Where Have All the Volumes Gone?

During and after the 2008 Financial Crisis extreme volatility caused volumes on listed exchanges to EXPLODE setting continuous annual records through 2011. As a result of this tumultuous period, market participants migrated from Over-the-Counter (OTC) markets to regulated listed derivatives exchanges where liquidity remained deep, transparency was great and counterparty risk was reduced, causing a tremendous run-up in volumes. Leading up to the crisis, complacency was rife throughout the trading world as many partakers expected recent price trends to continue higher into perpetuity (Can you say “It’s different this time”….Really!!!). Consequently, participants didn’t see a need to incorporate derivatives into their strategies to hedge against potential adverse price movements, but that behavior soon changed as well, which also contributed to the increase in volumes.

Derivatives are no longer a dirty word and are commonly used in some of the most conservative portfolios across a multitude of asset classes. Derivatives are used not only to protect against Black Swan (random and unexpected) events but also to enhance returns through various call writing option strategies, BXM for instance http://www.cboe.com/micro/bxm/introduction.aspx . Despite Warren Buffett’s dire warning to the masses regarding the use of derivatives (remember….”they’re like playing with weapons of mass destruction”) professionals and amateurs alike are embracing these tools more than ever….well, up until 2011 anyway. 

2012 shaped-up to be a less than banner year for most exchanges. Even though volumes remain well above pre-crisis levels they have decreased dramatically from their 2011 peak. The Options Industry Council (OIC) recently reported that total equity options volume for the entire industry was down 12.85 percent from 2011, the first year-over-year decrease since 2002 (volume was above 4 billion contracts for the second straight year); CBOE’s performance was exceptional, relatively speaking and outperformed the industry by nearly 6%. Regarding futures volume the CME reported a decrease of 15% and in the cash equities space both NYSE and Nasdaq were down 27.3% and 15.2%, respectively…..OUCH!!! One bright spot however was the CBOE Futures Exchange (CFE) who posted a record year and saw their volumes nearly double (thanks to VIX and geopolitical uncertainty) http://ir.cboe.com/releasedetail.cfm?ReleaseID=731124 . Even with the recent pull-back in volumes I believe derivatives are here to stay and are finally receiving the respect and notoriety they deserve.

To help explain the anemic results we need to identify a few significant industry events that may have adversely affected investor psyche which provided strong enough head-winds that contributed to the reduction in volumes. Let’s begin with a few of the most noteworthy events that have shaken investor confidence to the bone……Initially there was the staggering financial collapse of the equity and credit markets, erasing more than 50% of the stock markets value. Bankruptcies of Lehman Brothers and MF Global also contributed to the deterioration of investment sentiment, as well as the botched episode of Facebook’s IPO (the icing on the cake). High profile events arising from asset managers such as Madoff and Peregrine Financial and from Institutions that may have structurally manipulated LIBOR, an interest rate benchmark used to settle trillions of dollars of fixed income vehicles that directly or indirectly impact most consumers, provided further skepticism. The Federal Reserve’s economic stimulus program – Code Word(s): Quantitative Easing 1 (QE 1), QE 2, QE 2.5, Operation Twist, and QE to infinity……., all of which artificially alter interest rates making fundamental analysis that discounts future cash flows nearly impossible to accurately value assets, another form of manipulation which deters market participation. Finally, Dodd Frank, financial regulation which is coming down the pike and is in the process of being finalized and is causing grave uncertainty resulting in business decision “paralysis”. This legislation is responsible for the divesture of proprietary trading desks and the deleveraging of bank assets. Overall, this magnitude of risk reduction is, and will continue to have an adverse effect on volumes.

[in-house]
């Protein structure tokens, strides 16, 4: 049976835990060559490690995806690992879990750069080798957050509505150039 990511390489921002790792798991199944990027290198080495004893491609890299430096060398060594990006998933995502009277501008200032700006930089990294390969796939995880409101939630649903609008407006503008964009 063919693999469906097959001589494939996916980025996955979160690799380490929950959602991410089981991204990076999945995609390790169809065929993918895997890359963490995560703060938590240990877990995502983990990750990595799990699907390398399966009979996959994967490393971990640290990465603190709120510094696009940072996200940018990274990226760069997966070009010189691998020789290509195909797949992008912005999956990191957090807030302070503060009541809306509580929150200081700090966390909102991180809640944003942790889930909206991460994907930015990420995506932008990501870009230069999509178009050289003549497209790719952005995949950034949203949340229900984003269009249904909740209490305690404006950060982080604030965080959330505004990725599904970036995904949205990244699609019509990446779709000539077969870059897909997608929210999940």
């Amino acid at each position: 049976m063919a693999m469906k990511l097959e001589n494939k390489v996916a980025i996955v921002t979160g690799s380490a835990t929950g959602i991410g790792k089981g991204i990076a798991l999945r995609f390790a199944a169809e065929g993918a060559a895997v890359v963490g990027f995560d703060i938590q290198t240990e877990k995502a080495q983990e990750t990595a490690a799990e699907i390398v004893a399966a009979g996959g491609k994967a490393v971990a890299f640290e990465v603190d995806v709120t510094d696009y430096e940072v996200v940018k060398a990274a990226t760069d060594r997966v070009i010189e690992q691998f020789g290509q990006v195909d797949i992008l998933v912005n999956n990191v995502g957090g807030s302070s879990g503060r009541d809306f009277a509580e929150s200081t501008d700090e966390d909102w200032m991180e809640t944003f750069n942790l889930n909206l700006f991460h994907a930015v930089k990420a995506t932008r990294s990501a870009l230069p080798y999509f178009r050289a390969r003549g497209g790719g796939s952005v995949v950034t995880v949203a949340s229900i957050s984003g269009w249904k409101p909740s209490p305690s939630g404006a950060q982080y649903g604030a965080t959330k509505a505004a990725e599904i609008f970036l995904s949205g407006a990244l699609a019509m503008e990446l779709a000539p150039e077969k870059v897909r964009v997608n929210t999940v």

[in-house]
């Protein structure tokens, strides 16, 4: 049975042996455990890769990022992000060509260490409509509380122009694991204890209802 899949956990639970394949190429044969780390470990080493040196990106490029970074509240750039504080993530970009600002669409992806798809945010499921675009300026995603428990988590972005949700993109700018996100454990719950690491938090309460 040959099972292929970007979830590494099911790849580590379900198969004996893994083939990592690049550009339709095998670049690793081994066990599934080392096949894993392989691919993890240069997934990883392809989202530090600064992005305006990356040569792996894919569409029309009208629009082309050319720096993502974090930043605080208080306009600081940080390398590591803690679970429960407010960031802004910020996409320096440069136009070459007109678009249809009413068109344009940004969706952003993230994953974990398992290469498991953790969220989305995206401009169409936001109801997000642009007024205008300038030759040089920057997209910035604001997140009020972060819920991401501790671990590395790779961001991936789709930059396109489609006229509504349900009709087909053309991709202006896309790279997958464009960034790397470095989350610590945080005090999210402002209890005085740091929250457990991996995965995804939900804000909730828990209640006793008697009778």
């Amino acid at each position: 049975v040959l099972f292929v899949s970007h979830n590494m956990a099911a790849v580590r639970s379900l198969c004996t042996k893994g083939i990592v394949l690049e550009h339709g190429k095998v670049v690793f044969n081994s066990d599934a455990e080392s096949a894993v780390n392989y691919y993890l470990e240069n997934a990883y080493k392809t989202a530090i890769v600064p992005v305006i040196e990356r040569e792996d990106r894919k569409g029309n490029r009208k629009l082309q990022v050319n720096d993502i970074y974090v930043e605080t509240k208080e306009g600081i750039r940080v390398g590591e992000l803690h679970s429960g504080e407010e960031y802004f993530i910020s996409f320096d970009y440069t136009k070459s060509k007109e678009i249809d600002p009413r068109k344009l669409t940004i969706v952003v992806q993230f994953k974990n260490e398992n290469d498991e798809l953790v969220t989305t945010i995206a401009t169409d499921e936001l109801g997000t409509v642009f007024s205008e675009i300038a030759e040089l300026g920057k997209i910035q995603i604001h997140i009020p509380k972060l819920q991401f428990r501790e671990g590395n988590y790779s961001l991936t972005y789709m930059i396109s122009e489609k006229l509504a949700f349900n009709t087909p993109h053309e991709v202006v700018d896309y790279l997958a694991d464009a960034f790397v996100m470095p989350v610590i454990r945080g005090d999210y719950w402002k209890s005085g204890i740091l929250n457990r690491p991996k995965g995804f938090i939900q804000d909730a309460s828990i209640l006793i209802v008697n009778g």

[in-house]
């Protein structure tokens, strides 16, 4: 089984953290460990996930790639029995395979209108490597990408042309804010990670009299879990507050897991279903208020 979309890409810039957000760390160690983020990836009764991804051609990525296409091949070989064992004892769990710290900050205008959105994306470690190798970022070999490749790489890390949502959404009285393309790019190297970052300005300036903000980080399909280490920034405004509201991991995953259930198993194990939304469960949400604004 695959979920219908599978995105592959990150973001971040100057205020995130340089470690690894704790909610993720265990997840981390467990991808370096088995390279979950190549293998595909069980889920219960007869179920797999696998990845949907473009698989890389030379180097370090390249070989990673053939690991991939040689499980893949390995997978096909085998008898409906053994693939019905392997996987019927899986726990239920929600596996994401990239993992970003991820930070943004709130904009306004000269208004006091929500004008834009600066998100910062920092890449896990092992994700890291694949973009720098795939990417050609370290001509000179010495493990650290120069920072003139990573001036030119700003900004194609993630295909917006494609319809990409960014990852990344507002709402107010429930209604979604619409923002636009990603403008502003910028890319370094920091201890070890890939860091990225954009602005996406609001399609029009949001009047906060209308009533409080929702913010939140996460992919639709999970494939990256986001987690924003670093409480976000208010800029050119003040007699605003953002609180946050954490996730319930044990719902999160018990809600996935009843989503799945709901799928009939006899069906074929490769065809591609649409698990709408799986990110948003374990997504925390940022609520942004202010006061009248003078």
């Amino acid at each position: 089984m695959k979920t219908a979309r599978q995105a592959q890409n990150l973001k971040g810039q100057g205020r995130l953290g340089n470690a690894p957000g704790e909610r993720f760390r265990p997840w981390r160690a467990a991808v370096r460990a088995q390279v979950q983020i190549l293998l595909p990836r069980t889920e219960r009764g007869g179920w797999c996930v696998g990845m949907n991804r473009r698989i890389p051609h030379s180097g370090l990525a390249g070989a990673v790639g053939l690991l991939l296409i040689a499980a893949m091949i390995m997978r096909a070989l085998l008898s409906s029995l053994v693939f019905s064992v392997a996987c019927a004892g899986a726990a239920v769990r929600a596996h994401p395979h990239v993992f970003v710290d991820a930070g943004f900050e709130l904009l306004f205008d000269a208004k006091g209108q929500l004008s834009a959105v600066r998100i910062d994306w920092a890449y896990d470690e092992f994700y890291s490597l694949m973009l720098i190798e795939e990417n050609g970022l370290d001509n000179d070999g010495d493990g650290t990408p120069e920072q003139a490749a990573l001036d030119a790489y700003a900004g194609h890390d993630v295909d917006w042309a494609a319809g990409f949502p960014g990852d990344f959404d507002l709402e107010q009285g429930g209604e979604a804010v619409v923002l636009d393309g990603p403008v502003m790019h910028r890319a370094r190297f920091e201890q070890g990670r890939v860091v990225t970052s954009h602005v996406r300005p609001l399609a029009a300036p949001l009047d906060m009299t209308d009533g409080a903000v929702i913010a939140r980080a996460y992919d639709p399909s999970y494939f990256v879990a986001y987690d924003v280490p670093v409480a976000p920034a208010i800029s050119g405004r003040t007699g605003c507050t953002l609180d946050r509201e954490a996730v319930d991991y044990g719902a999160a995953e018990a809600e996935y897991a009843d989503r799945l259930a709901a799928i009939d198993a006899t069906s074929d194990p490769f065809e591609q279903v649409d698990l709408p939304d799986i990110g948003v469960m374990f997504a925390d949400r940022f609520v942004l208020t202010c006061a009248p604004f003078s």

Wow! That’s really a lot for any industry to endure in a relatively short time horizon. The good news is most (I said most……Not Dodd-Frank) of these issues are behind us. However, the bad news is no one knows how long the healing process will take to restore investor confidence or when the business climate will improve in order to resume the industry’s path to pursue new volume records.

John Angelos